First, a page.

Graffiti Documentary

Graffiti seems to have become a topic that polarises the community throughout the world. It is interesting to see the various interest groups and lobbies here in Melbourne and the same trends can be seen world-wide (see some links below) . You might find it interesting to read up on opinions at this blog:

www.coretv1.wordpress.com

There is also a questionnaire about that topic that is fun to answer. They are a new group of independent filmmakers working on a documentary on graffiti in Melbourne.

Personally, I must say that I have very mixed opinions on the topic. I live in a diverse city, Melbourne (by the way). We have our Jewish suburbs in the South and our Muslim community mostly in the Northern suburbs. There are various European groups, many Iraqis, Indians, Chinese, Malaysians, and various other East Asian groups. Basically we are a melting pot of diversity. Mostly the blend works and there is not a lot of negative tension. The diversity is generally very appealing from the culinary aspects through to the dating side of things. The world is here!

Well, back to graffiti. You find a very interesting mix of street art. There is a large amount of stencils, paste-ups and conventional graffiti in the CBD. There is also a fair of tagging happening there, but the tagging itself seems to dominate more in the outer suburbs, where the stencils become more rare.

Again, personally, I do not like tagging much at all. Graffiti artists often commence by tagging. That might be the case, but it does not make it more appealing. Many artists start somewhere, but the public generally gets spared to look at their first attempts. I find tagging very selfish and ugly. It annoys me.

Many vandals who are obsessed by their own tags hide behind a diverse and talented street art scene. I am not trying to say that only the best artists should be able to do street art, but there are to many selfish taggers out there imposing their ugly stuff on everyone. It also has a tendency to devalue an area. If you want to sell your house, you will get less for it if someone has placed graffiti or tags on it.

In many cases graffiti adds colour to an area and it can therefore add artisitc value. In very few cases it will add property value and that is only if a majority of people feels attracted to that location due to the graffiti.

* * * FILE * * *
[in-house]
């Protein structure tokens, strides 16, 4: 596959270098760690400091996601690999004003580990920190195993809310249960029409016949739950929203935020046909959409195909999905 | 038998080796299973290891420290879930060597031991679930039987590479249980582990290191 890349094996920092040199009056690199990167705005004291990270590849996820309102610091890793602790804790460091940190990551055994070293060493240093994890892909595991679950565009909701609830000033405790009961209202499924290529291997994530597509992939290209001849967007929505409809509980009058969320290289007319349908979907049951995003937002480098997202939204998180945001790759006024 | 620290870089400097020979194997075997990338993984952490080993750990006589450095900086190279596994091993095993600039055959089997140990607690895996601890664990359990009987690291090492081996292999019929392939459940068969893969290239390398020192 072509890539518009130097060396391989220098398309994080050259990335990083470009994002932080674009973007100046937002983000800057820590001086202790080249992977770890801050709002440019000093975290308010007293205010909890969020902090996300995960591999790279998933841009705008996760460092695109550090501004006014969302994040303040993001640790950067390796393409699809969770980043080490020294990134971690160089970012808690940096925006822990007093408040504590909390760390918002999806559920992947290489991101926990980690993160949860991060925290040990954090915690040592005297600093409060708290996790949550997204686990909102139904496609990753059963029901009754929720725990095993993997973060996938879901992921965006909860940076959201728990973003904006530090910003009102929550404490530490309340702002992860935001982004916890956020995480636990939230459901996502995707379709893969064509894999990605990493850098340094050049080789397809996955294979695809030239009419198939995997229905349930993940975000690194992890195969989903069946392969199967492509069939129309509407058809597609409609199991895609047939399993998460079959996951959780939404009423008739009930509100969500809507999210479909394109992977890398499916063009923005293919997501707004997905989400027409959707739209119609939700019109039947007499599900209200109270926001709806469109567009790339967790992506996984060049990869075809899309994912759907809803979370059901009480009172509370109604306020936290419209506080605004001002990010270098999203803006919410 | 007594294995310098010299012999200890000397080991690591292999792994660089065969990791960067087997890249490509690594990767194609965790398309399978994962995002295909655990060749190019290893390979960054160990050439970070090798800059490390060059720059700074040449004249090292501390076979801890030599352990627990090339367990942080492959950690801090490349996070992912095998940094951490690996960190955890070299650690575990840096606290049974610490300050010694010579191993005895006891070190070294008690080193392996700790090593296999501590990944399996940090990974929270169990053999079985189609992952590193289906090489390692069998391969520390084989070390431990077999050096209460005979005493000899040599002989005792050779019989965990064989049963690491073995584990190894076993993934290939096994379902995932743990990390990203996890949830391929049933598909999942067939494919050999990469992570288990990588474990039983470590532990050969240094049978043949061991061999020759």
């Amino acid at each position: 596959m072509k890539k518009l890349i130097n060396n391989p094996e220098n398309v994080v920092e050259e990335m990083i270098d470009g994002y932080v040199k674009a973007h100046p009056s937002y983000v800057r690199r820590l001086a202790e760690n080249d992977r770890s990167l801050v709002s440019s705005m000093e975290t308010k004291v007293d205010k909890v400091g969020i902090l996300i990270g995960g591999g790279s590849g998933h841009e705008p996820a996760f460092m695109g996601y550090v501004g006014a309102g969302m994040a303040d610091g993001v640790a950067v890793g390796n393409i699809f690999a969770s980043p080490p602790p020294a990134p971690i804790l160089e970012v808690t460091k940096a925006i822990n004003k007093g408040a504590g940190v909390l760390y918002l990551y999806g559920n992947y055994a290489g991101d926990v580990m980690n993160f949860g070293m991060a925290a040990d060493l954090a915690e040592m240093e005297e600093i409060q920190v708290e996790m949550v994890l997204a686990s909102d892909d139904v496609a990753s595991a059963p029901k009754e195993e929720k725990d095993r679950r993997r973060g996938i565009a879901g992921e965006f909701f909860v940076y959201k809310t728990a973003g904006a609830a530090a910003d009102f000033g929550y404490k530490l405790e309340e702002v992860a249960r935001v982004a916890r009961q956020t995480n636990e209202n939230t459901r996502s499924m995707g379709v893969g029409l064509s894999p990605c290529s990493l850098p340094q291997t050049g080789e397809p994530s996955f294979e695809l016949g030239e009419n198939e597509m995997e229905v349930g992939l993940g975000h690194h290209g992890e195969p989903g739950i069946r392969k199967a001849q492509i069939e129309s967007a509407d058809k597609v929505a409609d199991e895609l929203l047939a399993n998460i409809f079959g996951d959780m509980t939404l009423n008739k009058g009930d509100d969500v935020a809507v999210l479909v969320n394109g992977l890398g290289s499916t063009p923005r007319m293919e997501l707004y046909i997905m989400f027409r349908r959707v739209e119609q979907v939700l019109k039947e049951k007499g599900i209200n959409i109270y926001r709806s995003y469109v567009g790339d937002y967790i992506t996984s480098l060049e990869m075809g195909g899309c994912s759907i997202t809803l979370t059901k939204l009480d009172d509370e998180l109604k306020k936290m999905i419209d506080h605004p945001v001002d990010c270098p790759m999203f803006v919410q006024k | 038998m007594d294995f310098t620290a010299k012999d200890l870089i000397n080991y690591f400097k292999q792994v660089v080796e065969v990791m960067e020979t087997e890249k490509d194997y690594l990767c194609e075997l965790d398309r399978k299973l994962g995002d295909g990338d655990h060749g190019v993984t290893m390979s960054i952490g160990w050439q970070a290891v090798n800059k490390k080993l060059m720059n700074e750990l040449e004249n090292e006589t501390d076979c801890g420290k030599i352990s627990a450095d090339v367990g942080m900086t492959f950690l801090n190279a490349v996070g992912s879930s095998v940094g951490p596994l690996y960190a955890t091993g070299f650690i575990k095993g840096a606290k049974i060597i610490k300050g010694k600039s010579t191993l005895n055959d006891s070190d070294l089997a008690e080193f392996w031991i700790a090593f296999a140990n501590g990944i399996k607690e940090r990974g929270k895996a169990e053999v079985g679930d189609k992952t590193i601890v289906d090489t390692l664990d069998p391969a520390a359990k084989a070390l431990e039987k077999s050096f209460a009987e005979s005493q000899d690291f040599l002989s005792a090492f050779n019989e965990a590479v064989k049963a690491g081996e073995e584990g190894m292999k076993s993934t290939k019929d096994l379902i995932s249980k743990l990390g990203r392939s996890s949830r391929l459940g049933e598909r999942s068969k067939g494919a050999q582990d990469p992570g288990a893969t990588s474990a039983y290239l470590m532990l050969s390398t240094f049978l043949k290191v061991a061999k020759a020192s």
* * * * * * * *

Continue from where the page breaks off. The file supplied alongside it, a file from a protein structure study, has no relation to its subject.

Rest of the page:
In many cases graffiti destroys the vibe of an area and I believe that it is a clichee that graffiti always adds artistic value. For a starter it is hardly ever done in respect to the architecture. I doubt that the majority of taggers ever consider imagery and colour after picking the location.

There should be and will be a space for art in the streets of our urban centres regardless of laws. This will not change in the future. It seems to be a natural need to our species to express ourselves as well as marking our territory. One might say that there is a primitive notion in that, but it does not change the nature of it.

Your views comments are as always welcome!

Cheers,

Victor Biola

 

Another few interesting blogs/sites that I found on this topic:

Site on Southern Californian graffiti and street art, set up in support of book ‘Graffiti L.A., Street Styles and Art –  http://graffitila.com/

Site of Chicago activists (pro-graffiti) – http://www.counterproductiveindustries.com/gbgc/

Detailed website on global graffiti, intelligent write-ups, interesting vids and good imagery!!! – http://www.ilovegraffiti.com

See also: http://ilovegraffiti-en.blogspot.com/2008/10/more-debate-in-australia.html

YouTube site – send in your video opinion on graffiti – www.youtube.com/coretv1

Interesting post with good background knowledge – http://cuidado06.wordpress.com/2008/06/06/19/

Opinions –  http://subcorpus.wordpress.com/2007/04/26/is-graffiti-in-the-eye-of-the-beholder/

Irish voice on the topic – http://kirribilli.wordpress.com/2008/05/25/artvandalism/

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